Mass was exactly what I'd envisioned. There was a wonderful procession into the church led by Father Patrick in his alb and two young altar boys. A lone guitarist strummed simple (but beautiful) melodies that engaged the whole congregation. The readers were direct and humble, each being sure to pay respect to their God in the tabernacle with a genuflect or a reverent bow. Their attention to this often-forgotten reverence made my heart leap with joy.
One thing that surprised me, though, was the Gospel reading. As many of you know, the Passion Narrative is re-enacted by the priest, lector, and congregation. This re-enactment is a reminder to us that we, too, participated in the Crucifixion of Christ.
I retract that statement for correction. Instead, it should read "This re-enactment is a reminder to us that we, too, PARTICIPATE in the Crucifixion of Christ." After all, we participate each and every time we sin. Each sin is an echo of "Crucify Him!" Heaven forgive us.
As this narrative was being read, I noticed that no one in the congregation was reading their portion. Only I was (or it seemed that way to me). I can't speak fluent Spanish, but I can fluidly read the words printed in front of me, so I read our portion aloud only to realize I was the only one reading aloud in addition to the second lector.
I was confused. I wasn't sure if it was a cultural thing to not take part in the spoken liturgy beyond prescribed responses, or if the majority of parishioners were unable to read. I can't imagine it being the latter because it seemed like they were reading along, just not being vocal about it. Regardless, I kept pace with the reading figuring if I was wrong, the folks around me would chalk it up to my own ignorance at custom. At least I hoped they would.
The homily went well beyond my realm of understanding. The only portion I was able to catch was when Father Patrick explained that Christ did not come as a mighty conqueror. He came as a humble Man who died a terrible death on the Cross. He was not what the people were expecting their champion to be. Instead, He brought salvation in a way no one had foreseen. I'm very likely butchering even my weak paraphrasing of the snippet I think I understood, but it was enough of a reflection to keep me sustained through the rest of his homily. Maybe that's all God thought I needed to think on... especially given how arrogant I tend to be sometimes.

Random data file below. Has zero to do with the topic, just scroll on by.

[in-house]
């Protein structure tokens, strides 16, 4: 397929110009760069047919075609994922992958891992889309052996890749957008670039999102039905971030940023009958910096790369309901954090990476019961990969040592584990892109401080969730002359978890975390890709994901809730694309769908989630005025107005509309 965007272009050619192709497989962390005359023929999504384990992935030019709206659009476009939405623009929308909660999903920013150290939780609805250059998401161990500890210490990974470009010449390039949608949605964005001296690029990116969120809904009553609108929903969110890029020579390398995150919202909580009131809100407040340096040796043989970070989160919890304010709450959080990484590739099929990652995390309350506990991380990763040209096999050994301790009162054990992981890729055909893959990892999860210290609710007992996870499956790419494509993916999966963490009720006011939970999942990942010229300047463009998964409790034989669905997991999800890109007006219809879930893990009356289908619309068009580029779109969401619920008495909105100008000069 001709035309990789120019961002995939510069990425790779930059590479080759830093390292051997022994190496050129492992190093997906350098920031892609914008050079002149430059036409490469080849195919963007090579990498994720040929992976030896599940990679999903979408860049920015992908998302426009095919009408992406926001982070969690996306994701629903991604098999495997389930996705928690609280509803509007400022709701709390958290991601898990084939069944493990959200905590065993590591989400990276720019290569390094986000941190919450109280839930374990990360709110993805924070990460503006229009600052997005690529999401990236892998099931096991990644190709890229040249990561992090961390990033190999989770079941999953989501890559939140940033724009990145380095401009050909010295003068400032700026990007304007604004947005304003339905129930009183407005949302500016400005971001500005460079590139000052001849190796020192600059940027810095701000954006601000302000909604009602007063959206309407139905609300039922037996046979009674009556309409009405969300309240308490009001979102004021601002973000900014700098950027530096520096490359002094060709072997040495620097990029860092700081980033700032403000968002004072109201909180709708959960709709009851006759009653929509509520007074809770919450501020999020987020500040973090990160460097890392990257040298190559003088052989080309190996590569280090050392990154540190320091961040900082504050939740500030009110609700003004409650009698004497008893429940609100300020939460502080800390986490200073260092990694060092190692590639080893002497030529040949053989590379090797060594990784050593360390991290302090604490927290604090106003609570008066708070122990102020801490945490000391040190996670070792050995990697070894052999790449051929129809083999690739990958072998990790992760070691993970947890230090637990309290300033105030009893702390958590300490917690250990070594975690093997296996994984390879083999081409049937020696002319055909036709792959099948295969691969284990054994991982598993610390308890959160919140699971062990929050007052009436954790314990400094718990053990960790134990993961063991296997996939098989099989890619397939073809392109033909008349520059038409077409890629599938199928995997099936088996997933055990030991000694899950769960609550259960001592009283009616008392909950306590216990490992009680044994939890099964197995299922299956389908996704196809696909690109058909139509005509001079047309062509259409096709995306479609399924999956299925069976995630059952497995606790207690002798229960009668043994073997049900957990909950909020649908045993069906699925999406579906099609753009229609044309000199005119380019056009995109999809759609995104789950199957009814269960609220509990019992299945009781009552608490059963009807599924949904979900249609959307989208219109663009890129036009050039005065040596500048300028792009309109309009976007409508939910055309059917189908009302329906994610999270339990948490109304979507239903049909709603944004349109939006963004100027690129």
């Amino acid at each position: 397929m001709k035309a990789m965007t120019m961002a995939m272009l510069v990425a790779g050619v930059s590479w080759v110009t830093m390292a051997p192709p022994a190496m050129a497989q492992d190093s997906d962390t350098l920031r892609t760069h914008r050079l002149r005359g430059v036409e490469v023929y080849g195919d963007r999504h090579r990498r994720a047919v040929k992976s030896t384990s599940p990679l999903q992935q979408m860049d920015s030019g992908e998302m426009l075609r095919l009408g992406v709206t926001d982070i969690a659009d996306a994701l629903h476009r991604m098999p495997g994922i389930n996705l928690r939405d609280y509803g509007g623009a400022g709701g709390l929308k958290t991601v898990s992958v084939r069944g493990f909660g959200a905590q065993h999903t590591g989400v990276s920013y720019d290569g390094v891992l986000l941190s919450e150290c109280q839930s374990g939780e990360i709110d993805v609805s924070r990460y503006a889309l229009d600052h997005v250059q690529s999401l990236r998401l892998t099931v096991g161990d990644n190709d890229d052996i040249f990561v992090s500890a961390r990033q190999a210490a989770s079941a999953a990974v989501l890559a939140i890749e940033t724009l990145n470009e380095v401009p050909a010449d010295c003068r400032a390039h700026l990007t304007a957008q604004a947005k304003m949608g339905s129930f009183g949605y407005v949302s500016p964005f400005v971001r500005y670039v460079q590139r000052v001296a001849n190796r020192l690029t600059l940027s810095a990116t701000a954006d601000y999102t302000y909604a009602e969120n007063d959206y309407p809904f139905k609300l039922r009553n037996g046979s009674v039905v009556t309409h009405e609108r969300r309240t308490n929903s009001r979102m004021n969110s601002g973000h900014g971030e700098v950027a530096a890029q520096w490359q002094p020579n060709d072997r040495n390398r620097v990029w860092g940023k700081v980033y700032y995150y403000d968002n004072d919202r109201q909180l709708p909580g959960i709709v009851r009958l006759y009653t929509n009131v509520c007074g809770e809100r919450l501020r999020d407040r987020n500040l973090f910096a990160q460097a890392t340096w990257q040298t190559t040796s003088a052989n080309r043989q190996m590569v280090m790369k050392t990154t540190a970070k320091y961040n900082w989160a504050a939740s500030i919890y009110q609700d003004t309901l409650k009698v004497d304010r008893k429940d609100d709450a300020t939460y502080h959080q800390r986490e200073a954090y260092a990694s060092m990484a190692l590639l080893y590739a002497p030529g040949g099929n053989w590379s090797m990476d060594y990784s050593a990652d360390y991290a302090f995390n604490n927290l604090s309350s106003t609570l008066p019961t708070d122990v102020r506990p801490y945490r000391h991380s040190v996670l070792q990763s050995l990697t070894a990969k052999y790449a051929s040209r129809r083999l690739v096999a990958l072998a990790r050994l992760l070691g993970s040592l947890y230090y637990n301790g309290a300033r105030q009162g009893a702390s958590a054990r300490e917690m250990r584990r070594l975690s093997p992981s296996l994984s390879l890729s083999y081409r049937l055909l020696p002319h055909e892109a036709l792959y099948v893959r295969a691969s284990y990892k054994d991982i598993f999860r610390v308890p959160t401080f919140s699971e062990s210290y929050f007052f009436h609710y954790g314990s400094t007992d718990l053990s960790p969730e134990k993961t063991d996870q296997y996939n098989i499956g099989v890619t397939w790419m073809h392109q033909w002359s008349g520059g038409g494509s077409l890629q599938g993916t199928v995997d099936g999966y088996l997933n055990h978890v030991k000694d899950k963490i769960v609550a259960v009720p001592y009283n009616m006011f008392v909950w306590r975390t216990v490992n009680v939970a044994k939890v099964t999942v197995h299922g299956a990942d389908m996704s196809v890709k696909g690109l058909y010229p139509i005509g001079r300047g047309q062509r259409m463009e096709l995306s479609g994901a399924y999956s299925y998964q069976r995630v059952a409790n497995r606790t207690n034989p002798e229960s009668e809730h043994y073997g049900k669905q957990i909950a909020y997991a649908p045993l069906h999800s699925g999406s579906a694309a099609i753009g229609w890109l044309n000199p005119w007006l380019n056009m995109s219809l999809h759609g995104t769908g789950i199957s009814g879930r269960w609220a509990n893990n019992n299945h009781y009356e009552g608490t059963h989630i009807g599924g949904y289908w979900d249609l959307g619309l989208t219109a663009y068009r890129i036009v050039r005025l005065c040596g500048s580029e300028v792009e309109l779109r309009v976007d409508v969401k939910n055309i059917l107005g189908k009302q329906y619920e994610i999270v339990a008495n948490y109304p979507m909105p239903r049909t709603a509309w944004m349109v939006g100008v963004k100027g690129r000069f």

Christ didn't come as a warrior who violently clamped down on His enemies. He came as a gentle victim, offering Himself as a beacon that would lead us home.
Stay tuned for my next entry, dedicated to their artwork.
About a year and a half later, my heart has been broken again.My sisters and I after Easter Sunday Mass
The closing of Incarnation Parish comes as no surprise. Even with the fundraising project I organized, I knew the buildings were too badly damaged - the community too fractured and jaded - to come back from the blow of losing our school.
And yet even knowing that the closure was to be announced did nothing to lessen the blow. Still my heart breaks knowing that the beauty of Incarnation's art, stained glass and communal spirit will be shuttered and stowed away.
It's hard to explain to folks why such news is so crushing. "It's just a building," they say. "There are other churches you can go to" they soothe.
And to a parish-hopper like myself, that might make sense. After all, I subscribe to the belief that ALL Catholic churches are homes of the Almighty God. I believe that they're all various rooms in His House and since each one boasts His Presence in the tabernacle, I shouldn't concern myself so much with any one in particular. They're each part of the Church (capital "C").
Still, though, I feel a very deep loss. The pain of loss is not just spiritual or emotional... it is physical. On my way home, I felt as if my heart was slowly being skewered by a spear. This physically hurts.
And I wondered why - aloud.
How can I explain such a painful, emotional reaction to news that a building is closing?
Because it's not just a building. It's my spiritual home... the place I first heard the Gospel, the school that raised me in the ways of Catholic Tradition, the church that celebrated with me my 1st Sacraments, the community that was and, in many ways continues to be, my extended family.
Knowing that so many of us will now be displaced and- for lack of a better word - homeless, it is a terribly sad and hurtful thing. I feel the confusion, frustration, anger and loneliness of my community. All over the Archdiocese, parishes are closing, beloved pastors are being reassigned and church communities are being told they are no longer going to have their familiar places of worship, comfort and prayer. The reason this is so heartbreaking to us is that many of those in these churches put their blood, sweat and tears into building their communities.
Our unparalleled stained glass
Incarnation, for example, still boasts the artist who painted some of our beautiful artwork in the sanctuary. Their families are still members of the parish! Families who have donated statues, the grotto areas, even those who volunteered their time and expertise in repairing architectural damage, painting the interior, and replacing broken panels of stained glass...